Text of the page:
Iran wants to use bitcoin for imports

Iran wants to use bitcoin for importing goods from abroad. According to a recent amendment to the law, Iranian bitcoin miners are now obliged to make the bitcoins they mine available for import via the central bank.

Things are not going so well in Iran. The country has been in an economic crisis for some time, partly due to falling oil prices and internationally imposed trade restrictions. The local currency, the Iranian rial, has lost half its value against the US dollar this year alone due to inflation, and there are shortages of other harder currencies to import goods with.

The Iranian government therefore recently amended local laws regarding bitcoin, Iran Daily reported. According to the amendment to the law, Iranian bitcoin miners are now obliged to make all bitcoins they mine above a certain amount available only for the import of goods from abroad.

The mining industry in Iran is significant. As a result of the low energy price, almost 4% of the global Bitcoin hashrate is said to come from the oil-rich country.

The new regulations stem from a joint proposal submitted by the Iranian Ministry of Energy and the Iranian central bank.

Course change

It is the umpteenth time in a short time that Iran changes the legislation regarding bitcoin. It was originally introduced to curb the country’s overgrown mining sector. Bitcoin trading was also banned. Bitcoin was initially mainly seen as a problem by the Iranian government.

Last year, however, the Iranian government came around. It introduced a kind of licensing system for bitcoin miners and has since issued more than a thousand licenses. The ban on bitcoin trading was also lifted. With the most recent amendment to the law, the helm seems to have changed completely: the Iranian government and central bank now want to use bitcoin.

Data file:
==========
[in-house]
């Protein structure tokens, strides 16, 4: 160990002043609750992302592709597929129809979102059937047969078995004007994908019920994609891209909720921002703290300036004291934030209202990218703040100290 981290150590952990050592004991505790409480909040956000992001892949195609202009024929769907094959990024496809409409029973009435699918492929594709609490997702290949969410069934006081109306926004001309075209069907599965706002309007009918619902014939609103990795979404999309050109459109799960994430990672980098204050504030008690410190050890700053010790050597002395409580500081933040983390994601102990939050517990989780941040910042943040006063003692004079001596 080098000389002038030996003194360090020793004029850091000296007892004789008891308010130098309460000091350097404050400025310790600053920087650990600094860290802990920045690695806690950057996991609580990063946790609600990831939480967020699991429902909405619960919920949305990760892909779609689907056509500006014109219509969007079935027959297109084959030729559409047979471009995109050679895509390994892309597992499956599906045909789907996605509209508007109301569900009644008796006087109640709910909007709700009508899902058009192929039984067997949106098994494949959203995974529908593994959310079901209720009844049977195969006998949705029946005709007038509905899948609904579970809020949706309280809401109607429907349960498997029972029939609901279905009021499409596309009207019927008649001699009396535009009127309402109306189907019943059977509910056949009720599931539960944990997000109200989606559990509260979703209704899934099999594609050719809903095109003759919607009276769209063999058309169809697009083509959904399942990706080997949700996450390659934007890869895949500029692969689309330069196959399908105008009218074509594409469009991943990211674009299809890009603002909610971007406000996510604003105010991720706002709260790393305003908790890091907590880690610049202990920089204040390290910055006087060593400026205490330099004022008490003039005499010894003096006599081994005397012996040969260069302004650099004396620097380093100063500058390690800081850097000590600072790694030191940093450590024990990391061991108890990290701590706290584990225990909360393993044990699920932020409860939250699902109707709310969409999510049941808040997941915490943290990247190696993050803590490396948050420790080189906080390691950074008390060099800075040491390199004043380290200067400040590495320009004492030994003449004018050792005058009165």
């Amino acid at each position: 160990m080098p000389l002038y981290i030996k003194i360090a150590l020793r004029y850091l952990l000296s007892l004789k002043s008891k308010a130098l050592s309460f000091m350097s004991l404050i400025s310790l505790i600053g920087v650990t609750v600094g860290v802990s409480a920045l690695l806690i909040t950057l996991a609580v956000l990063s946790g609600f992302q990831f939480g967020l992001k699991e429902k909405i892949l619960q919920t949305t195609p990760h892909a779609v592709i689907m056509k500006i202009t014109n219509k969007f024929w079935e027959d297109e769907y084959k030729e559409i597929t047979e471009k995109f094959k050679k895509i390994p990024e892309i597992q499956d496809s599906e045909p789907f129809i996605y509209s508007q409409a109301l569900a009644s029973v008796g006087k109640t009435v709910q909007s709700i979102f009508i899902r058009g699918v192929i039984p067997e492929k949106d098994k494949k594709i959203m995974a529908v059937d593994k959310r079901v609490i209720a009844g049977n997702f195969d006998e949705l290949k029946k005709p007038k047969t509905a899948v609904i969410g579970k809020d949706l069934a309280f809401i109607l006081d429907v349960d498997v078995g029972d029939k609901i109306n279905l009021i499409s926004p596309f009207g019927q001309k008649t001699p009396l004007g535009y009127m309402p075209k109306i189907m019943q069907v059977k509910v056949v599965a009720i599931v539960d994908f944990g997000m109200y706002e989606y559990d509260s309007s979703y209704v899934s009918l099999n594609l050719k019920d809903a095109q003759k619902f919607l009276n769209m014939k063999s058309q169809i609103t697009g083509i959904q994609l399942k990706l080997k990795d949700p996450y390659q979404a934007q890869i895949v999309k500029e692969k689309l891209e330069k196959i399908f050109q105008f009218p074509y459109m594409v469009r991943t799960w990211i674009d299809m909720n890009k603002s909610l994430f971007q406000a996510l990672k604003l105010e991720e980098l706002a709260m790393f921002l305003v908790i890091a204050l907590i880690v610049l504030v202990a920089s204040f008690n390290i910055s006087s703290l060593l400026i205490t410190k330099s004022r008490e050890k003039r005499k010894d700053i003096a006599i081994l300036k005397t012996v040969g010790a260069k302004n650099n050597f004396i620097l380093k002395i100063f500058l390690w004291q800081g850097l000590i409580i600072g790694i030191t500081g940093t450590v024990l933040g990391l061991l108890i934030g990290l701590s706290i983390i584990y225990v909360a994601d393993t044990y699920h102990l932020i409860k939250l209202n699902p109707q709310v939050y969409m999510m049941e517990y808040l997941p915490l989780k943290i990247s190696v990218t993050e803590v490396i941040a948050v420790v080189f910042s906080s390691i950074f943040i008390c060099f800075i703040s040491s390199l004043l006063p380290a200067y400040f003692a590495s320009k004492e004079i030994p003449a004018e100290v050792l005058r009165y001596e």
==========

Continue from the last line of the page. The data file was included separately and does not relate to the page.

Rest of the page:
After all, Bitcoins have value all over the world and since the network is decentralized, open and independent, no one has the power to censor another. The restrictions that apply to Iran in the traditional and US-dominated banking system do not count on the apolitical Bitcoin network.

Iran Bitcoin country?

It gives the impression that Iran may be the first country to see bitcoin adoption at the state level. In a sense that may be the case, but a little nuance may be in order.

According to sources from, the Iranian government and central bank do not intend to hold bitcoins, but it may be a system in which different parties are linked together.

Moreover, the amount of bitcoins available for import through these channels would be limited, because according to the sources there are only a handful of legal mining centers. The yields would be too little to keep a factory going. Most miners mine illegally, according to the sources, because they are not allowed to use cheap and subsidized electricity through the legal route, which makes it not profitable enough.

“In general, the cost of bitcoin mining in Iran is very high and has no economic justification. Currently, the volume of mined bitcoin is so low that it cannot meet the foreign exchange needs of a factory.” – Omid Alavi, via

The Iranian adoption of bitcoin is therefore still in its infancy, but it is still a special development: the first central bank is ‘om’.


Iran is not the only country that seems to be gradually getting used to bitcoin. There is also increasing interest in bitcoin and bitcoin mining in Venezuela. There, the government introduced regulations in September that require Venezuelan bitcoin miners to join a national mining pool.

In addition, the Venezuelan government is developing more and more other initiatives, such as its own exchange and support for bitcoin on a government-managed platform for international transfers.

s:, Creative Commons BY 2.0

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